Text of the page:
Finally, I mentioned Sharyn McCrumb’s historical novel, The Ballad of Tom Dooley, in an earlier post. If you’re looking for something other than the songs or somewhat dryer, true-crime books excavating the facts, McCrumb’s book is a good start. Told from the perspectives of Dula’s defense attorney Zebulon Vance, and Ann Melton’s cousin and servant, Pauline Foster, the novel pieces together the bits of known evidence into a worthwhile and generally plausible literary and psychologically-informed narrative thesis about what really happened. As McCrumb describes it, the story becomes an Appalachian Wuthering Heights. Some of the historians disagree with her theories, but McCrumb contends they are entirely consistent with the available evidence.

With that, and the Thomas Land verses below, I’ll leave off “Tom Dooley” for now. There have been a number of roads not taken, including foreign versions of the song. The story has other artistic outlets as well, including regional theater works. Our two weeks with “Tom Dooley” have drawn significant interest from readers, and the power of the story and the song, and its enduring popularity, will doubtless bring us back again. I’ve started a Spotify playlist incorporating the songs we’ve featured this week and many we weren’t able to get to. Thanks for reading.

The Ballad of Laura Foster

A tragedy I now relate.
‘Tis of poor Laura Foster’s fate —
How by a fickle lover she
Was hurried to eternity.

On Thursday morn at early dawn,
To meet her doom she hurried on,
When soon she thought a bride to be,
Which filled her heart with ecstasy.

Her youthful heart no sorrow knew;
She fancied all mankind was true,
And thus she gaily passed along
Humming at times a favorite song.

As eve declined toward the West,
She met her groom and his vile guest.
In forest wild the three retreat;
She looked for person there to meet.

Soon night came on, with darkness drear.
But while poor Laura felt no fear,
She tho’t her lover kind and true,
Believed that he’d protect her too.

Confidingly upon his breast
She leaned her head to take some rest.
But soon poor Laura felt a smart,
A deadly dagger pierced her heart.

No shrieks were heard by neighbors ’round.
Who were in bed and sleeping sound.
None heard those shrieks so loud and shrill
Save those who did poor Laura kill.

This murder done, they her conceal
And vowed they’d never it reveal.
To dig the grave they now proceed.
But in the dark they made no speed.

The dawn appeared, the grave not done.
Back to their hiding place they run.
And they with silence wait the night.
To put poor Laura out of sight.

The grave was short and narrow too,
But in it they poor Laura threw.
They covered her with leaves and clay,
Then hastened home ere break of day.

Since Laura left at break of day,
Two nights and days have passed away.
The parents now in sorrow wild
Set out to search for their lost child.

In copse and glens, in woods and plains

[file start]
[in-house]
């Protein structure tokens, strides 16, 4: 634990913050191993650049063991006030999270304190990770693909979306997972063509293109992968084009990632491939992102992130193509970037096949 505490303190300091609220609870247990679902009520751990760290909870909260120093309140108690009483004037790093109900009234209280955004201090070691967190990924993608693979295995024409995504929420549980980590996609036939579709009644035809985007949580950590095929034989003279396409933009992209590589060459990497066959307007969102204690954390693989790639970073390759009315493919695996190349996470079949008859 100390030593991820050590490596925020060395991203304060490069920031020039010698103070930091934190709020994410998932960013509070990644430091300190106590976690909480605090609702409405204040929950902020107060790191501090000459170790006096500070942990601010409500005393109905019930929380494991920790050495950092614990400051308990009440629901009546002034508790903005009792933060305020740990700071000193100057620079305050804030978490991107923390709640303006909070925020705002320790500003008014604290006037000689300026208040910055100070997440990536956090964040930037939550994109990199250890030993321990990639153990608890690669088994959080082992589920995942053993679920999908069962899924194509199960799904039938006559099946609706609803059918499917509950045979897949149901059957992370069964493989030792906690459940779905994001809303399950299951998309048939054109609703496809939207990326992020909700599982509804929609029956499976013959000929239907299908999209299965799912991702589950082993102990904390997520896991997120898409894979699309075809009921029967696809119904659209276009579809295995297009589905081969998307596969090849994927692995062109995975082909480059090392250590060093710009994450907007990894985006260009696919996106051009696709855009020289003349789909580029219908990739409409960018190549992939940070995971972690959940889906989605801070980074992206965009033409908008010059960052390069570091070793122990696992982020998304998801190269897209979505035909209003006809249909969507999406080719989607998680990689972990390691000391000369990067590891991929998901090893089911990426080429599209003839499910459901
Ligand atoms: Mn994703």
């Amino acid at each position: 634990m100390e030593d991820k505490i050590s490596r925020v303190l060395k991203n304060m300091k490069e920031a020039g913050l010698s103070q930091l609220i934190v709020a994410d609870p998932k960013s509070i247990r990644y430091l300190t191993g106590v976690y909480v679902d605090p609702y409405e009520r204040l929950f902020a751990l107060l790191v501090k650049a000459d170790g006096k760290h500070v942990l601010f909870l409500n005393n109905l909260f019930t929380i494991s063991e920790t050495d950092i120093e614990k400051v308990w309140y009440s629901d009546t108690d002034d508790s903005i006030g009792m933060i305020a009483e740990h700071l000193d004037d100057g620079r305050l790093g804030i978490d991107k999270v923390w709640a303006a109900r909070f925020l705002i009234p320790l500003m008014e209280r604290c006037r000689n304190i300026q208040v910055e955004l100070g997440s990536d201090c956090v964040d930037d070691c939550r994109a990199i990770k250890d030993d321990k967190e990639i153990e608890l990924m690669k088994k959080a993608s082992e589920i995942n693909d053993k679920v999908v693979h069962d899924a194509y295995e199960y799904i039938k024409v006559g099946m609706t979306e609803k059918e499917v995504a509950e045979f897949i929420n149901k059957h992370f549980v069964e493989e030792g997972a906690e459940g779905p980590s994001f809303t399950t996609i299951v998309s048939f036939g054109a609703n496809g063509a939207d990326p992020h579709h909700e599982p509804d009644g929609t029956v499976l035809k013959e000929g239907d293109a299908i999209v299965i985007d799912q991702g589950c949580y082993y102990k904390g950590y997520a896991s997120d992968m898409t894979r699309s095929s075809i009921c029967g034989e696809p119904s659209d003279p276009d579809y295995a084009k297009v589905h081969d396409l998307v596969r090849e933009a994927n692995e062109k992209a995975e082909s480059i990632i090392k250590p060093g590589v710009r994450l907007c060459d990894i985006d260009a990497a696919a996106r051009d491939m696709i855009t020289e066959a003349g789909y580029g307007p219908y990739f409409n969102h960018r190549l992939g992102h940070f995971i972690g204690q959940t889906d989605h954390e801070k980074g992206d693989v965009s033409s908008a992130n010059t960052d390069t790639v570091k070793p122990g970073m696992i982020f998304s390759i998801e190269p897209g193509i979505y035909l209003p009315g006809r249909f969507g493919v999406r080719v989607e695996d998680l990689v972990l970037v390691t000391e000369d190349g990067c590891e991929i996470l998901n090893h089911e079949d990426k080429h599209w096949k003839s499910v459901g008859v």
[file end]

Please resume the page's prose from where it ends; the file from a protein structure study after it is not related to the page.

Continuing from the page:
They search for her but search in vain;
With aching heart and plaintive mourns
They call for her in mournful tones.

With sad forebodings of her fate
To friends her absence they relate.
With many friends all anxious too
Again their search they do renew.

They search for her in swamps and bogs,
In creeks and caves and hollow logs,
In copse and glens and brambles too,
But still no trace of her they view.

At length upon a ridge they found
Some blood all mingled with the ground.
The sight to all seems very clear
That Laura had been murdered there.

Long for her grave they search in vain.
At length they meet to search again.
Where stately pines and ivys wave
‘Twas there they found poor Laura’s grave.

This grave was found, as we have seen,
‘Mid stately pines and ivys green.
The coroner and jury too
Assembled, this sad sight to view.

They took away the leaves and clay
Which on her lifeless body lay,
Then from the grave the body take
And close examination make.

Then soon their bloody wounds they spied,
‘Twas where a dagger pierced her side.
The inquest held, this lifeless maid
Was there into her coffin laid.

The jury made the verdict plain :
‘Twas that poor Laura had been slain;
Some ruthless friend had struck the blow
That laid poor Laura Foster low.

Then in the church yard her they lay,
No more to rise ’til Judgement day;
Then robed in white we trust she’ll rise
To meet her Savior in the skies.

—Thomas Land

Comments

The Ballad of Laura Foster — 2 Comments

  1. I just found your awesome blog while digging into deep red bells a little and can’t wait to read all your thoughts! Nothin better on a Friday night than researching murder ballads. Would love to discuss Okkervil River’s westfall with you. I’m going to be reading for days. ..

    • Thanks, Kaycee! We’re glad you found us, and hope you continue to enjoy what you find. A number of folks have suggested “Westfall” to us, and it’s been on our radar from the beginning. I know we’ll get there sooner or later. If you want to keep up with us and get a bit more added content, you can “Like” our Facebook page, but you can count on something new most Mondays. Thanks again for the kind words.